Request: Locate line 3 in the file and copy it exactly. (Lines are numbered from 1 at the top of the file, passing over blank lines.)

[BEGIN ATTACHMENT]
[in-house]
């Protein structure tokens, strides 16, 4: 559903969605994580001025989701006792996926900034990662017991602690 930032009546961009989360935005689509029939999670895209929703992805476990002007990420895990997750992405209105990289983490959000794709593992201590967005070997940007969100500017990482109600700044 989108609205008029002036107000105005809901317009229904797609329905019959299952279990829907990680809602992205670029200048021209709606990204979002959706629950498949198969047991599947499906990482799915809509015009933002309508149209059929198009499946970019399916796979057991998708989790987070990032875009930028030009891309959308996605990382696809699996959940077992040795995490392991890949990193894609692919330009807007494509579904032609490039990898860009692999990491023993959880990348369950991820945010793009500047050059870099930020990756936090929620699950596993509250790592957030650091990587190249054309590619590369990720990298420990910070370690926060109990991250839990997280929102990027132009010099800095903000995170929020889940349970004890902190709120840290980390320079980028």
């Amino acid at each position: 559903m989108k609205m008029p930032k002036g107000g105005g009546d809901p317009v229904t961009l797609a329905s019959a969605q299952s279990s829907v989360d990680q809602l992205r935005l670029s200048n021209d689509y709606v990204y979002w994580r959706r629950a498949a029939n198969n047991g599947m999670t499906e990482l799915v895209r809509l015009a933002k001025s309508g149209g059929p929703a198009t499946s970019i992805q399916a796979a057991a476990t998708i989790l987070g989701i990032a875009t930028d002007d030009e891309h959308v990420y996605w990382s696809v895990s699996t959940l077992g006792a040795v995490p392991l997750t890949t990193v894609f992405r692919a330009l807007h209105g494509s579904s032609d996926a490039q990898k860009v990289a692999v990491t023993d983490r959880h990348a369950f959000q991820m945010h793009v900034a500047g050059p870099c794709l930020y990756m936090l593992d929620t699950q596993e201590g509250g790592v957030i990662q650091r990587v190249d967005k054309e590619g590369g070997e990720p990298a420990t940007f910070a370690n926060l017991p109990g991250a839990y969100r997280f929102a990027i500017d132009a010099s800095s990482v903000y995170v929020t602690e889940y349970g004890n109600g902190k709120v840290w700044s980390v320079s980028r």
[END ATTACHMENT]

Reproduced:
């Amino acid at each position: 559903m989108k609205m008029p930032k002036g107000g105005g009546d809901p317009v229904t961009l797609a329905s019959a969605q299952s279990s829907v989360d990680q809602l992205r935005l670029s200048n021209d689509y709606v990204y979002w994580r959706r629950a498949a029939n198969n047991g599947m999670t499906e990482l799915v895209r809509l015009a933002k001025s309508g149209g059929p929703a198009t499946s970019i992805q399916a796979a057991a476990t998708i989790l987070g989701i990032a875009t930028d002007d030009e891309h959308v990420y996605w990382s696809v895990s699996t959940l077992g006792a040795v995490p392991l997750t890949t990193v894609f992405r692919a330009l807007h209105g494509s579904s032609d996926a490039q990898k860009v990289a692999v990491t023993d983490r959880h990348a369950f959000q991820m945010h793009v900034a500047g050059p870099c794709l930020y990756m936090l593992d929620t699950q596993e201590g509250g790592v957030i990662q650091r990587v190249d967005k054309e590619g590369g070997e990720p990298a420990t940007f910070a370690n926060l017991p109990g991250a839990y969100r997280f929102a990027i500017d132009a010099s800095s990482v903000y995170v929020t602690e889940y349970g004890n109600g902190k709120v840290w700044s980390v320079s980028r």